State To Receive $25.7 Million To Improve Worst-Performing Schools
By GRACE E. MERRITT
April 16, 2010
Connecticut will receive $25.7 million in economic stimulus funds to improve the state's worst-performing schools, U.S. Secretary of Education Arne Duncan said Thursday.
The money, part of $3.5 billion distributed nationally, is aimed at helping 23 of Connecticut's lowest-performing schools, most of which are in Hartford, New Haven, New Britain, Bridgeport and Windham.
Hartford had seven schools on the lowest performing list: Weaver High School, Milner Core Knowledge School, Burns Latino Studies Academy, Sand School, Quirk Middle School, Betances School and Sanchez School.
School systems must apply to the state Department of Education for the money and each school is eligible for as much as $2 million over three years. The schools are in the lowest-performing 5 percent of Connecticut schools. Some have languished on the "needs improvement" list under the federal No Child Left Behind law for as long as nine years.
Receiving the money would require a school to restructure by choosing one of four school reform models:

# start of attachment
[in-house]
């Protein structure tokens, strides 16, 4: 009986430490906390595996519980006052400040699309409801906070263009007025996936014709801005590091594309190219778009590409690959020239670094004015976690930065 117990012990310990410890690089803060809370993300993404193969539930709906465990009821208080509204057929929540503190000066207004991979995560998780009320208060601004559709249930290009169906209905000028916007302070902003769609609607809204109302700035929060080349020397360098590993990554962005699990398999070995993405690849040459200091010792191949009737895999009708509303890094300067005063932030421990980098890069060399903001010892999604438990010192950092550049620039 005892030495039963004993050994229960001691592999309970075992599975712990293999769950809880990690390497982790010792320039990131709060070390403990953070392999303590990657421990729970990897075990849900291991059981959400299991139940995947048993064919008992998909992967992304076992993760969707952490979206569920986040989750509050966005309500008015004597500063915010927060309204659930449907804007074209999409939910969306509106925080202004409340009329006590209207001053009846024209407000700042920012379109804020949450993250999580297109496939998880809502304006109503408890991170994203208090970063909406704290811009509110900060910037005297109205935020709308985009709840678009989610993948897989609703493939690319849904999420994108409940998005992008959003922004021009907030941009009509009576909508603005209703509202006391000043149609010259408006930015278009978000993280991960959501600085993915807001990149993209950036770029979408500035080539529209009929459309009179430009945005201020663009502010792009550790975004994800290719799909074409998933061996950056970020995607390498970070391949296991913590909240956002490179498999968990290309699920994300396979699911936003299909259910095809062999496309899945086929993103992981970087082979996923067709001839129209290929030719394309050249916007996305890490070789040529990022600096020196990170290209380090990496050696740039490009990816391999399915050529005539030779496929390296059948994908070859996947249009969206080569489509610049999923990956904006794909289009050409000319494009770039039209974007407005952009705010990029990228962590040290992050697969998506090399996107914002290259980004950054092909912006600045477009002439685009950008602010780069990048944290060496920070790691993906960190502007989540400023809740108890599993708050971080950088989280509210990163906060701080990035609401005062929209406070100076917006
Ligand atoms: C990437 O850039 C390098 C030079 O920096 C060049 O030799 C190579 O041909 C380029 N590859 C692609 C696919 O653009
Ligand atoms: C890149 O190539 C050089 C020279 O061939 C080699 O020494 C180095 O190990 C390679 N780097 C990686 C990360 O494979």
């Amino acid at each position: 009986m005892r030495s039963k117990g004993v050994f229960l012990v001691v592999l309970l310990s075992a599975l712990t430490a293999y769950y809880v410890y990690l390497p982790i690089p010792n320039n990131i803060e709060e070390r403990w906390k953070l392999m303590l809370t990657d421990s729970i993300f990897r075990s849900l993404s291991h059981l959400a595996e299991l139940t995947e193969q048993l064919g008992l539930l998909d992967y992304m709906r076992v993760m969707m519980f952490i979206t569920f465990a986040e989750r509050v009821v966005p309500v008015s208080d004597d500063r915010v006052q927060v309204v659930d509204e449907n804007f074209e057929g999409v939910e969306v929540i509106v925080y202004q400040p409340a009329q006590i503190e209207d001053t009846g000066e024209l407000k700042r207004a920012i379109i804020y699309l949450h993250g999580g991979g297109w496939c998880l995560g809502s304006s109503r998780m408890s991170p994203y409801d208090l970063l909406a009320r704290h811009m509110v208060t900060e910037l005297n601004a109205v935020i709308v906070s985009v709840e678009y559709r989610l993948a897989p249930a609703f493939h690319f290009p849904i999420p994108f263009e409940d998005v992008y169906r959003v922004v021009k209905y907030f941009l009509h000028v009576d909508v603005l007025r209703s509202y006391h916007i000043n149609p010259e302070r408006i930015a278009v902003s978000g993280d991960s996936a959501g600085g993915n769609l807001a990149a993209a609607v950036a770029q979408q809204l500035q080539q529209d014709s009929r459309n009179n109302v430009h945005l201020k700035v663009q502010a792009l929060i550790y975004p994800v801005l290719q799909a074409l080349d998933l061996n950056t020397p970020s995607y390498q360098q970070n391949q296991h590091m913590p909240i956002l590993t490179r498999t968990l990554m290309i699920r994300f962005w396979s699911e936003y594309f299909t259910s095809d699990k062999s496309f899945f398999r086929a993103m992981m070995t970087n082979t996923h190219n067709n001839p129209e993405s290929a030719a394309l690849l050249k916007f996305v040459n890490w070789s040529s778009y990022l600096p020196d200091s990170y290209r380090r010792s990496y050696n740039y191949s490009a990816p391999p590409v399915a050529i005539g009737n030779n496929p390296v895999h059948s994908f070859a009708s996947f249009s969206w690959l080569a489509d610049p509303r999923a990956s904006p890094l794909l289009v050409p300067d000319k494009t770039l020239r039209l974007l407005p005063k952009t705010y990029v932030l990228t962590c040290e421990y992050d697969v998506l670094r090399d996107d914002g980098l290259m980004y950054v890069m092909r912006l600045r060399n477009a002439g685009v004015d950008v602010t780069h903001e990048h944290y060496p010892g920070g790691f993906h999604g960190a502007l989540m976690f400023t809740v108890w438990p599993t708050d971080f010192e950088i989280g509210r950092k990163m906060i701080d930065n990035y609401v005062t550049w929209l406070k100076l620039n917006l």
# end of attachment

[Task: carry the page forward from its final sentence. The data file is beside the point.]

• Turnaround: Replace the principal, screen existing school staff, and rehire no more than half the teachers.
• Restart: Convert a school or close it and reopen it as a charter school or under an education management organization.
• Close: Close the school and send the students to higher-achieving schools in a system.
• Transform: Replace the principal and improve the school through curriculum reform, professional development, extending learning time and other strategies.
The federal grant is designed to force states to take stronger action to address failing schools, said Sandra Abrevaya, press secretary for the Department of Education.
"The idea in general is that there have been low-performing schools identified for decades and very little happens when the federal government asks for intervention because the requirements for intervention have not been rigorous enough," Abrevaya said.
State Education Commissioner Mark K. McQuillan said school systems have already developed improvement plans and the new funding will help accelerate them.
Gov. M. Jodi Rell said the money will help turn around the state's lowest achieving schools, particularly those serving children who live in poverty.
"We have some of the highest performing schools in the nation and, unfortunately, some of the lowest. These dollars will go a long way toward closing that achievement gap," Rell said.
Reprinted with permission of the Hartford Courant.
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